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Am J Clin Nutr. 2012 Nov;96(5):989-99. doi: 10.3945/ajcn.112.042341. Epub 2012 Sep 18.

Regional brain response to visual food cues is a marker of satiety that predicts food choice.

Author information

1
Departments of Radiology and the Diabetes and Obesity Center of Excellence, University of Washington, Seattle, WA, USA.

Abstract

BACKGROUND:

Neuronal processes that underlie the subjective experience of satiety after a meal are not well defined.

OBJECTIVE:

We investigated how satiety alters the perception of and neural response to visual food cues.

DESIGN:

Normal-weight participants (10 men, 13 women) underwent 2 fMRI scans while viewing images of high-calorie food that was previously rated as incompatible with weight loss and "fattening" and low-calorie, "nonfattening" food. After a fasting fMRI scan, participants ate a standardized breakfast and underwent reimaging at a randomly assigned time 15-300 min after breakfast to vary the degree of satiety. Measures of subjective appetite, food appeal, and ad libitum food intake (measured after the second fMRI scan) were correlated with activation by "fattening" (compared with "nonfattening") food cues in a priori regions of interest.

RESULTS:

Greater hunger correlated with higher appeal ratings of "fattening" (r = 0.46, P = 0.03) but not "nonfattening" (r = -0.20, P = 0.37) foods. Fasting amygdalar activation was negatively associated with fullness (left: r = -0.52; right: r = -0.58; both P ≤ 0.01), whereas postbreakfast fullness was positively correlated with activation in the dorsal striatum (right: r = 0.44; left: r = 0.45; both P < 0.05). After breakfast, participants with greater activation in 4 regions-medial orbital frontal cortex (r = 0.49, P < 0.05), left amygdala (r = 0.49, P < 0.05), left insula (r = 0.47, P < 0.05), and nucleus accumbens (right: r = 0.57, P < 0.01; left: r = 0.43, P < 0.05)-chose buffet foods with higher fat content.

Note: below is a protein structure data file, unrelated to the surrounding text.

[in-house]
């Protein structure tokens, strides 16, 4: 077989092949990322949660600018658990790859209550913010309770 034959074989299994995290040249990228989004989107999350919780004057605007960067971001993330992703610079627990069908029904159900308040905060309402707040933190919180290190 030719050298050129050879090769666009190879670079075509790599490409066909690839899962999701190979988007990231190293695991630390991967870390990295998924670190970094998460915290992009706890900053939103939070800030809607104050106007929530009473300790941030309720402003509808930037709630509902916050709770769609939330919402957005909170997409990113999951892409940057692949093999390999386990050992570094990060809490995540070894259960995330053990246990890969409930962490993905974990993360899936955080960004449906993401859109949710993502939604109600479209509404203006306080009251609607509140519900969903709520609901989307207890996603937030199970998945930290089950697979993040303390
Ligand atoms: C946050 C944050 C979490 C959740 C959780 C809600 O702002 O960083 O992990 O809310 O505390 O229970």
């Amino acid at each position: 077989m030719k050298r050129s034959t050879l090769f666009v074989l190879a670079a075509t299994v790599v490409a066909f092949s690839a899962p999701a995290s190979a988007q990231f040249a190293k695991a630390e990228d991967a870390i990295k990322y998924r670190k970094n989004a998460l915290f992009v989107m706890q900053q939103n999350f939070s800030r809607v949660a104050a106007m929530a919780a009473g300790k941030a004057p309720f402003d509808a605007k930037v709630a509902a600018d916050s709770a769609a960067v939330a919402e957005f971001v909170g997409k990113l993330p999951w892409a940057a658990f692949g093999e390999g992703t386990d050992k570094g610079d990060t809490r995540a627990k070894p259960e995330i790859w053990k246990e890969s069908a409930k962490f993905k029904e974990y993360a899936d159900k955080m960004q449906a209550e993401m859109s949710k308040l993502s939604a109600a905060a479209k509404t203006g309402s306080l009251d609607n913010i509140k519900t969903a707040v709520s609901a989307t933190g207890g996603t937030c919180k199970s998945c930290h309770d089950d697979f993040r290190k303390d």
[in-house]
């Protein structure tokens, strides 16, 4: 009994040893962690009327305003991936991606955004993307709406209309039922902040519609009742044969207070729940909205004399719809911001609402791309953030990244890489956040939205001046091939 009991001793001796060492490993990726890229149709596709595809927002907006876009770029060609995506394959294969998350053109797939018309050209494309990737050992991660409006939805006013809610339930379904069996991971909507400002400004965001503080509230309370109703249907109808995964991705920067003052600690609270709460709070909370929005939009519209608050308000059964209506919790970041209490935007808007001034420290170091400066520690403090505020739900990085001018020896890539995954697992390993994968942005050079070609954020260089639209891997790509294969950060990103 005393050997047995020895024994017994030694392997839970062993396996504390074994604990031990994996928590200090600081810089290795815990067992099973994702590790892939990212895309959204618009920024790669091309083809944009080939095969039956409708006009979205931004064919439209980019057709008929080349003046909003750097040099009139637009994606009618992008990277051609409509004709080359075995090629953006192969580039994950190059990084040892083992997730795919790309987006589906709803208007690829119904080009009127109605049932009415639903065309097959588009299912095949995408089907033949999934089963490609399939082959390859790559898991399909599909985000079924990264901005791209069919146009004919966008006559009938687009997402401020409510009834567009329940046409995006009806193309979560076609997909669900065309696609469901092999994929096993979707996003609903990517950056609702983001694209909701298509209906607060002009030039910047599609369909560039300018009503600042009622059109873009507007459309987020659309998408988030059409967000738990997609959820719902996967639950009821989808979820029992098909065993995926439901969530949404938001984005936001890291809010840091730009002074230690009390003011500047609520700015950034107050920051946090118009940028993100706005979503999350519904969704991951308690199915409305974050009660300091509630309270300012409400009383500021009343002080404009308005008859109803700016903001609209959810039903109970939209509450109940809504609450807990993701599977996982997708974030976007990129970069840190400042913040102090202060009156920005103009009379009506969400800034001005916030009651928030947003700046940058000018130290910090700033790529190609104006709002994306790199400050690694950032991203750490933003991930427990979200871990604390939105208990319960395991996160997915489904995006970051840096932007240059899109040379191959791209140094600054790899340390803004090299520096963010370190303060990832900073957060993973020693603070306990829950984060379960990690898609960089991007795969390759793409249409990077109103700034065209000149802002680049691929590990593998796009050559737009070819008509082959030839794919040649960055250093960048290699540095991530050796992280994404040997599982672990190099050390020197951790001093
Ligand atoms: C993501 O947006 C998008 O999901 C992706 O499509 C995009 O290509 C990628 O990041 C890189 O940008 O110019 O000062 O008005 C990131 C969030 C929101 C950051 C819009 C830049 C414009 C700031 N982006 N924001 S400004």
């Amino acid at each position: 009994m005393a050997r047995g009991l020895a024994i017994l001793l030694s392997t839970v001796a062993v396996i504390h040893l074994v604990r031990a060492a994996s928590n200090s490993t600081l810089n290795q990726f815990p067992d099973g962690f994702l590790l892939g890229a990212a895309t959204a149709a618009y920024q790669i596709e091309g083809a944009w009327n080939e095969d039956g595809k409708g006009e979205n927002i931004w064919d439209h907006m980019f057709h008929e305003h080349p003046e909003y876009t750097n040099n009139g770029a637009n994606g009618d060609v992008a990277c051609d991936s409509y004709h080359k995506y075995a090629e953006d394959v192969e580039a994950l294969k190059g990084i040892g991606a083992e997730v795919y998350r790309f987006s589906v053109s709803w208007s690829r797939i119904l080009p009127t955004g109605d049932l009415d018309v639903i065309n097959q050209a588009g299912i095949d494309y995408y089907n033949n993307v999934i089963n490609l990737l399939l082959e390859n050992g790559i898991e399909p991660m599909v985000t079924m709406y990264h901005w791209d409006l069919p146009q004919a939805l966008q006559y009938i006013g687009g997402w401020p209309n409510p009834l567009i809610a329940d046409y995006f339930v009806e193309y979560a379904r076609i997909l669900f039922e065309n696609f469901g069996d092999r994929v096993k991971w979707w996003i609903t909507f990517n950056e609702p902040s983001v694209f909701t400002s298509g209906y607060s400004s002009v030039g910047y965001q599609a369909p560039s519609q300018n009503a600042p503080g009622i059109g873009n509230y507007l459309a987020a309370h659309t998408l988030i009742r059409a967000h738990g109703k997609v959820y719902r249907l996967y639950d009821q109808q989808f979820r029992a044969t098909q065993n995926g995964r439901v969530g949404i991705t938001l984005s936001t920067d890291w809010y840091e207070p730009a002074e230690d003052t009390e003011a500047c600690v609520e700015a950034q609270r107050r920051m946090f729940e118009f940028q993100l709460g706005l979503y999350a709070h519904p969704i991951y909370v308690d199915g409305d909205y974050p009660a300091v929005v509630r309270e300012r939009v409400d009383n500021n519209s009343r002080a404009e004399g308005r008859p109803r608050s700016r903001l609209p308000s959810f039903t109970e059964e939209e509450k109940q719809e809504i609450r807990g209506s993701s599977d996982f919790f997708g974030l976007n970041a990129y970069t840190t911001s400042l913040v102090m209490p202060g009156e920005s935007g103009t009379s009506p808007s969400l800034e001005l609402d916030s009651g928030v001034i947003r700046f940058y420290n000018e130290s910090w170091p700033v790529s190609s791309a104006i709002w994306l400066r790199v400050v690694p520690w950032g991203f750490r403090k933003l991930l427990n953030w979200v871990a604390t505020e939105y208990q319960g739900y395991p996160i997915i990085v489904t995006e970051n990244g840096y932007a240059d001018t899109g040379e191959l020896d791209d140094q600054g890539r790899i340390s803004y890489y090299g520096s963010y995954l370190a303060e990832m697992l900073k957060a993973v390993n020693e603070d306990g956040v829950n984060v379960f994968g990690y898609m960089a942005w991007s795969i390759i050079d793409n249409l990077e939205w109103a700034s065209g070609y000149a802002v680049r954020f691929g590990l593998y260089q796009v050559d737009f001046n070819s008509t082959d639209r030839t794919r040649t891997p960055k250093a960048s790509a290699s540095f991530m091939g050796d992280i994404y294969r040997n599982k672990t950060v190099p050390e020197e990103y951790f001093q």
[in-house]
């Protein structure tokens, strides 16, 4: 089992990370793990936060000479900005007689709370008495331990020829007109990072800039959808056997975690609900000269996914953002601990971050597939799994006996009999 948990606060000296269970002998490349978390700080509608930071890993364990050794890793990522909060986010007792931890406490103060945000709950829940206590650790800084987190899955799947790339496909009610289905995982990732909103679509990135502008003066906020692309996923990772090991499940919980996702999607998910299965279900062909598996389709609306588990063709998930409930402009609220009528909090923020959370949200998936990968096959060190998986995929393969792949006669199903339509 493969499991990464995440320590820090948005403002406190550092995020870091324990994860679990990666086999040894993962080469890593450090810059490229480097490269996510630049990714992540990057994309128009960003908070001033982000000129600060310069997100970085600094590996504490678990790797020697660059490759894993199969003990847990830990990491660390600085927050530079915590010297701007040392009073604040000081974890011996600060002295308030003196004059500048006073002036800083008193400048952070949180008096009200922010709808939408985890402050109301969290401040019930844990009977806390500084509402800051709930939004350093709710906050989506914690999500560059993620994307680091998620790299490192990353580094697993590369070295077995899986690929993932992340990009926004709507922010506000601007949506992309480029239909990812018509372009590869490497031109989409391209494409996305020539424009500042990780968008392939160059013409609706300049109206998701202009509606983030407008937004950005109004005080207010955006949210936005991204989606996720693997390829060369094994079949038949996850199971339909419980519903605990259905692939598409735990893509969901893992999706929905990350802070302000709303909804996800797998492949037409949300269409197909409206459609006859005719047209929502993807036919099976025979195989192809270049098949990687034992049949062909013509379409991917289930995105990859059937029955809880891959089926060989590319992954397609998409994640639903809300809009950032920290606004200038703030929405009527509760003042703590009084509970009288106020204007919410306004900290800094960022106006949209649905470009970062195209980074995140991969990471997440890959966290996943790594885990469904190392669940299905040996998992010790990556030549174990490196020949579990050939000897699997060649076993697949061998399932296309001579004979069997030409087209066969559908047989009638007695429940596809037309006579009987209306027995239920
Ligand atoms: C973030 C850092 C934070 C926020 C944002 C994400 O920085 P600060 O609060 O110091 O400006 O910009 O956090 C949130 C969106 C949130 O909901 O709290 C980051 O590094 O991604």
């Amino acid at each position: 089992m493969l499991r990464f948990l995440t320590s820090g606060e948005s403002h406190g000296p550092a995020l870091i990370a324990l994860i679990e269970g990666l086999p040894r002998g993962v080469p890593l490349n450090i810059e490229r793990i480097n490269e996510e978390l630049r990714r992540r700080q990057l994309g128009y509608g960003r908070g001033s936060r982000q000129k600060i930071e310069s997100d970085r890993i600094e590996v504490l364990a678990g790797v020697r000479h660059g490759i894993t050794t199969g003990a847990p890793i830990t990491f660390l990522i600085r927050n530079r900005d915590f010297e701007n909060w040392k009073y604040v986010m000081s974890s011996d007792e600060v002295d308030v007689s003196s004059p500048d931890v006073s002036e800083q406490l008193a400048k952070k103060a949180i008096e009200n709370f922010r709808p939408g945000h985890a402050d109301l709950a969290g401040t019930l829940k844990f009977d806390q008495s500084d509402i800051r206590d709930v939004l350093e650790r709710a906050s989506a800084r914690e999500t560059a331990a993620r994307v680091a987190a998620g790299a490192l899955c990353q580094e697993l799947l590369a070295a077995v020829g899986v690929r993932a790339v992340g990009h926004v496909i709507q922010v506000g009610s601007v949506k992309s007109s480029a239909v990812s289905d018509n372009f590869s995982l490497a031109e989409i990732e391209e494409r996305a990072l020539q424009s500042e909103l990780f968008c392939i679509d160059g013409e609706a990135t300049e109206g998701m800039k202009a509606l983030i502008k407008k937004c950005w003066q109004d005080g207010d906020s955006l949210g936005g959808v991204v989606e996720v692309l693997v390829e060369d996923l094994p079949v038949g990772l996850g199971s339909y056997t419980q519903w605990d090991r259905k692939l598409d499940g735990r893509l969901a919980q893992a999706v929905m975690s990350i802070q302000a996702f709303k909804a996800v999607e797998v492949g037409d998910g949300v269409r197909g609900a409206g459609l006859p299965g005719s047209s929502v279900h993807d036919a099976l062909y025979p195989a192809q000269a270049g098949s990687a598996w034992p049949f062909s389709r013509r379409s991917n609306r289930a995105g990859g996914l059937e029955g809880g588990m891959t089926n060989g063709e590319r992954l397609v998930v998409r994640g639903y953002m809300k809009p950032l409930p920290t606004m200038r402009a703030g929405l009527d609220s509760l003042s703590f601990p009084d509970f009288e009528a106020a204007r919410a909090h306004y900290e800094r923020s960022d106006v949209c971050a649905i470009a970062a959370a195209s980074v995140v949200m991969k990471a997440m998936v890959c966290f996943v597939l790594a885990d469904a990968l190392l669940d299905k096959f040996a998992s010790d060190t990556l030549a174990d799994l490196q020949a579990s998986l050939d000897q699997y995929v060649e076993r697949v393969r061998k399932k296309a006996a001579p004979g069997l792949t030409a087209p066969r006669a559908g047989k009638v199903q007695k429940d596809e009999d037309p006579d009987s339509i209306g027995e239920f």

CONCLUSIONS:

Postmeal satiety is shown in regional brain activation by images of high-calorie foods. Regions including the amygdala, nucleus accumbens, and dorsal striatum may alter perception of, and reduce motivation to consume, energy-rich foods, ultimately driving food choice. This trial was registered at clinicaltrials.gov as NCT01631045.

PMID:
22990034
PMCID:
PMC3471210
DOI:
10.3945/ajcn.112.042341
[Indexed for MEDLINE]
Free PMC Article
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